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STRANGE: ESPN Returns 37 Stolen Emmys, Employees Disciplined


This is quite a strange story making headlines this Saturday.

ESPN has returned 37 Emmy awards after a decades-long scheme was uncovered.

The Los Angeles Times reported employees for ESPN  “had been submitting made-up names to the Emmys organization in order to obtain, if they won, more than 30 extra trophies for broadcast personalities who were ineligible to receive them.”

The National Academy of Television Arts and Sciences (NATAS) told the Times “NATAS identified several fictitious credits submitted by ESPN to multiple Sports Emmys competitions.”

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Here’s what Yahoo reported:

ESPN has returned dozens of Emmys and disciplined employees involved in a decades-long scheme to secure trophies for ineligible on-air personalities by submitting fake names for consideration, according to the National Academy of Television Arts & Sciences (NATAS) and the sports network.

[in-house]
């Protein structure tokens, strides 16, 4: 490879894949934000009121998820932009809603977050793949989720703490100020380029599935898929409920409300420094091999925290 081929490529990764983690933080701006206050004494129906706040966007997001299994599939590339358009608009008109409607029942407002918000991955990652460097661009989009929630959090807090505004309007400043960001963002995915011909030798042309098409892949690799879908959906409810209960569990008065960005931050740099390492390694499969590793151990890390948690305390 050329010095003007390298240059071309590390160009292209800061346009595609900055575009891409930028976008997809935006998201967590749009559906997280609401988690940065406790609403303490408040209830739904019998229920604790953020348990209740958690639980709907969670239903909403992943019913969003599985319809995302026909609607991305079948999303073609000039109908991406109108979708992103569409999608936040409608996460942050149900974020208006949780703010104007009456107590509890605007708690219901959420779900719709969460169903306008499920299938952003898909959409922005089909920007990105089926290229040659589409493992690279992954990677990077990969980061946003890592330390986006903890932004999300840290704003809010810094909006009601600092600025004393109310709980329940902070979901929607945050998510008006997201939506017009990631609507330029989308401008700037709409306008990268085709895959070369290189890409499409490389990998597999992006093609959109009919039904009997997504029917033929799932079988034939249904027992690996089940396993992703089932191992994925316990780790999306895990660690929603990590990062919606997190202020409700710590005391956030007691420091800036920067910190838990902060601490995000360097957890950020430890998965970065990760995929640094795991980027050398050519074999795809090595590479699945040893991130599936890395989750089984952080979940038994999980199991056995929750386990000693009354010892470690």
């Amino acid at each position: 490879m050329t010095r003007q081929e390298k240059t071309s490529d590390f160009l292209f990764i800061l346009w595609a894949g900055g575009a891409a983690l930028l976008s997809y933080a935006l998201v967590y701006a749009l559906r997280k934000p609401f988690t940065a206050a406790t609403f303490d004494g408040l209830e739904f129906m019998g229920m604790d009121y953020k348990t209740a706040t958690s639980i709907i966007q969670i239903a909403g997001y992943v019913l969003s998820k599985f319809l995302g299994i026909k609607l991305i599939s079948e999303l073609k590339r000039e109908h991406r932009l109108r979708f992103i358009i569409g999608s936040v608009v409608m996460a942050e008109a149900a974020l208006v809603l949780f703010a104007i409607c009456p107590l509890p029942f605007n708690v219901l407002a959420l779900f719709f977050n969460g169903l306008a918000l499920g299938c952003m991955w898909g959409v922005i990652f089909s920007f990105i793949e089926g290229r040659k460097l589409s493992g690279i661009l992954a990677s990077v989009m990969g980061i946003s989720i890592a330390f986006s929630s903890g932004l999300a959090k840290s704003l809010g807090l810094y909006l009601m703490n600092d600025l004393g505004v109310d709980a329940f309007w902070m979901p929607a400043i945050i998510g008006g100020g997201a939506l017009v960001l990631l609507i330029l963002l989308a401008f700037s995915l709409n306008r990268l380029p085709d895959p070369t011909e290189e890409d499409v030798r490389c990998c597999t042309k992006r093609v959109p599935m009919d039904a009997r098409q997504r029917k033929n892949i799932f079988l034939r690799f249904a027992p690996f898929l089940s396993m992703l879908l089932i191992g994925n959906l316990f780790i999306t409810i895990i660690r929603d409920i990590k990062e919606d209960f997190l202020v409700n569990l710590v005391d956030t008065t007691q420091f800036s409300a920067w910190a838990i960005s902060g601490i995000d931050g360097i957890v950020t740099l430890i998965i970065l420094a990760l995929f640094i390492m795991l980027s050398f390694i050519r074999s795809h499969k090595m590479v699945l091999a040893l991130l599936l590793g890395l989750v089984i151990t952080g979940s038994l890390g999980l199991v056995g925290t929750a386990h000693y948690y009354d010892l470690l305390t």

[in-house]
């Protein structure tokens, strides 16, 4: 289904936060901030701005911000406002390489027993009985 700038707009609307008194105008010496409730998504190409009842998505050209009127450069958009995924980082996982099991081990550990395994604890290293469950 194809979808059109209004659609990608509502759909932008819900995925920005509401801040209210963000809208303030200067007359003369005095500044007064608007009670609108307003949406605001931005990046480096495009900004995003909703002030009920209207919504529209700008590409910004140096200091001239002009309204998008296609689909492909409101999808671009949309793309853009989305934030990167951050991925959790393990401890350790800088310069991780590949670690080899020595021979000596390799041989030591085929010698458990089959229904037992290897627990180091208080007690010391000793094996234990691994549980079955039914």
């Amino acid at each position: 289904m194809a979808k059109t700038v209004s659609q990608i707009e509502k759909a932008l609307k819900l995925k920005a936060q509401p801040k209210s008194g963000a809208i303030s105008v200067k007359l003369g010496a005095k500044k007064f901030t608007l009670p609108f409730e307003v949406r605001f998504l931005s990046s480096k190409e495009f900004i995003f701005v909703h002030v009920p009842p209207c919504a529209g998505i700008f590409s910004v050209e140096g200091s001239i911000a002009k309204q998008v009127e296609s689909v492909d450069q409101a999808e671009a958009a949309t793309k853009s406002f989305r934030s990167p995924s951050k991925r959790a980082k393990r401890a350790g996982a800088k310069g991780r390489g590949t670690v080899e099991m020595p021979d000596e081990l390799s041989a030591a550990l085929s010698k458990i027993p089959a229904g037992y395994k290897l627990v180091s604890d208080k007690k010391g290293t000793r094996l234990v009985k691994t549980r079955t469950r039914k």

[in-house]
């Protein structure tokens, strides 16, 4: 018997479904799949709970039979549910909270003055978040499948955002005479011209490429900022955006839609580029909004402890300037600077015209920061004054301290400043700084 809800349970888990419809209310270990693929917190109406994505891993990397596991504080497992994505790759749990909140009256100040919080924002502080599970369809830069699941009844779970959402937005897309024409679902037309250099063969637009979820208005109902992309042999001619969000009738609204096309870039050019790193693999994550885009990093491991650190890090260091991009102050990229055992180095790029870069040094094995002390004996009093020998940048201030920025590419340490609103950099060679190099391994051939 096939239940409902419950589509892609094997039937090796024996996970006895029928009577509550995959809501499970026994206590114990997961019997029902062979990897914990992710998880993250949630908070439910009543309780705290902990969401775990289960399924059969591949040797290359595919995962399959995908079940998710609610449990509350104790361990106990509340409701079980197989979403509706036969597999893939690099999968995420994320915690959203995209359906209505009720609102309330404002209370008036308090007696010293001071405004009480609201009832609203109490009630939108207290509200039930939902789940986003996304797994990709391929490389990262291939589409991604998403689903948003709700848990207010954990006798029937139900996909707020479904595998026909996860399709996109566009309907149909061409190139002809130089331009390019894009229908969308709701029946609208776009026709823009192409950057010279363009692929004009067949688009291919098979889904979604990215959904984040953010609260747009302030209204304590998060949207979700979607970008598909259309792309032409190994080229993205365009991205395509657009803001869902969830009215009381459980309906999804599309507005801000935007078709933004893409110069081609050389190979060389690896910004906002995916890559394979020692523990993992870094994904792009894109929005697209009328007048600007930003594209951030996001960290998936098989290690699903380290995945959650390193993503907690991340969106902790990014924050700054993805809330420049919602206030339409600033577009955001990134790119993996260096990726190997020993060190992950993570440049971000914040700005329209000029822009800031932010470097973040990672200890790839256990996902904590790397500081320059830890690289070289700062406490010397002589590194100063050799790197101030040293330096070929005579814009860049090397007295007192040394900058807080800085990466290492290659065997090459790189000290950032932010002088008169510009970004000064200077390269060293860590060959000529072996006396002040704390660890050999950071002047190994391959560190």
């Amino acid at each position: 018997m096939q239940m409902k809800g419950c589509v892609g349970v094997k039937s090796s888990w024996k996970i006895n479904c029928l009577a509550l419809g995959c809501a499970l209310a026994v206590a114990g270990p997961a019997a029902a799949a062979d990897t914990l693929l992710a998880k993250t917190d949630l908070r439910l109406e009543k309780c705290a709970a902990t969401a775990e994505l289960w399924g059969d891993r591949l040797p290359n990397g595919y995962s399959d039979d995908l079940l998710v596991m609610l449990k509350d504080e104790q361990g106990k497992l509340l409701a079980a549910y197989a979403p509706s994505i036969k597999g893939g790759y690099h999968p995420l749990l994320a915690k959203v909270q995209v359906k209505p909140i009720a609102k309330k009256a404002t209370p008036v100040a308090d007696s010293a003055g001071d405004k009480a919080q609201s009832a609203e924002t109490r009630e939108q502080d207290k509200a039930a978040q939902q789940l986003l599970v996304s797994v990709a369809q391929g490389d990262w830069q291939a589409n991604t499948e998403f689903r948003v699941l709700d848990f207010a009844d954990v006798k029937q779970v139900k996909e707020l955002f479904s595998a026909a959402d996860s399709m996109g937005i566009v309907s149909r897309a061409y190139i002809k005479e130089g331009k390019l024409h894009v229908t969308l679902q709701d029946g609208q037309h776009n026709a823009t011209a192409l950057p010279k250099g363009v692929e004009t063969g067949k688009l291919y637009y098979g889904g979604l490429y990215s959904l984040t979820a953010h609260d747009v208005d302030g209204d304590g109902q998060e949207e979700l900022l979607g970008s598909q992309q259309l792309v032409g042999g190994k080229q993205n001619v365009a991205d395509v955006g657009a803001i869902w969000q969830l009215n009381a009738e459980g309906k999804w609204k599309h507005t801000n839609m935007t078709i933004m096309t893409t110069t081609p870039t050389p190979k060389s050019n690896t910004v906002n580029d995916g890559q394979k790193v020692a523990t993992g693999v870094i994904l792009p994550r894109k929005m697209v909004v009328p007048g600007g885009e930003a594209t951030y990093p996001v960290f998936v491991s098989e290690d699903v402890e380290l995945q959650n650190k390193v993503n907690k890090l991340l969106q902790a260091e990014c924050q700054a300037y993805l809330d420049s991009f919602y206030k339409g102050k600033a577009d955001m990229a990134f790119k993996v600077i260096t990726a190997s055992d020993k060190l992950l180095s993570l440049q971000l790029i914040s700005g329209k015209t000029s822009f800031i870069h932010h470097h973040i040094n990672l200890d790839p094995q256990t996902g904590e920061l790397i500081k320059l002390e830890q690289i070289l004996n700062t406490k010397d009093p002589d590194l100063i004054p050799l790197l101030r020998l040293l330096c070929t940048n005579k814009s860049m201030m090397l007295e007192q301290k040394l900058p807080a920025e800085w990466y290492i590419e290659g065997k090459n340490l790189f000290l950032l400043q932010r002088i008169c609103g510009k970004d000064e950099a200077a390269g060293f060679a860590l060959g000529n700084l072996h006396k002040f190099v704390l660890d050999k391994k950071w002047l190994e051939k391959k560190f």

On Thursday, internal investigations conducted by the academy and ESPN found that employees at the sports network had been submitting made-up names to the Emmys organization in order to obtain, if they won, more than 30 extra trophies for broadcast personalities who were ineligible to receive them.

Since at least 2010, ESPN employees attached fake names to awards entries, the network said in a statement, and the scheme may have stretched back to 1997. When ESPN won an award, and trophies were awarded to all names submitted, employees took the extra trophies and had them reengraved with the names of on-air talent.

“NATAS identified a number of fictitious credits submitted by ESPN to multiple Sports Emmys competitions,” the academy, which administers the daytime, sports and news and documentary Emmy awards, told The Times in a statement.

Per News Nation:

ESPN was forced to give back more than 30 Emmy Awards after it was discovered that the network used fake names to get golden statues for top talent on its flagship college football show “College GameDay,” according to reporting by The Athletic.

The outlet says the National Academy of Television Arts & Sciences (NATAS), the organization that administers the awards, uncovered a scheme the network used to acquire more Emmys for staff ineligible to receive them.

Until last year, on-air talent was prohibited from being included in a credit list in the outstanding weekly show category to prevent “double-dipping” or winning two awards for the same work. ESPN reportedly skirted that rule by adding fake names to the credit list.



 

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